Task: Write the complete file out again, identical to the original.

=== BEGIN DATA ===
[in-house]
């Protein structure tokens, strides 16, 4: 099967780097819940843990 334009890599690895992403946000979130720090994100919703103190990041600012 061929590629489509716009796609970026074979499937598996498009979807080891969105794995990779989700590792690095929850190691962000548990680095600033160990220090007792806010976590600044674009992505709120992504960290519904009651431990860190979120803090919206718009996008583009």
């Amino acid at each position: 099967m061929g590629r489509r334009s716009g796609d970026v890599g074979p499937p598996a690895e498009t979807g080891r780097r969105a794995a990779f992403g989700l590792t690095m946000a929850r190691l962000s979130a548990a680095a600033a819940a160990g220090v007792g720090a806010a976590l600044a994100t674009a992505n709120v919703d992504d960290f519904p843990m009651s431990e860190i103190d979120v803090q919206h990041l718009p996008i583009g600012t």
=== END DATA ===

[in-house]
């Protein structure tokens, strides 16, 4: 099967780097819940843990 334009890599690895992403946000979130720090994100919703103190990041600012 061929590629489509716009796609970026074979499937598996498009979807080891969105794995990779989700590792690095929850190691962000548990680095600033160990220090007792806010976590600044674009992505709120992504960290519904009651431990860190979120803090919206718009996008583009």
């Amino acid at each position: 099967m061929g590629r489509r334009s716009g796609d970026v890599g074979p499937p598996a690895e498009t979807g080891r780097r969105a794995a990779f992403g989700l590792t690095m946000a929850r190691l962000s979130a548990a680095a600033a819940a160990g220090v007792g720090a806010a976590l600044a994100t674009a992505n709120v919703d992504d960290f519904p843990m009651s431990e860190i103190d979120v803090q919206h990041l718009p996008i583009g600012t």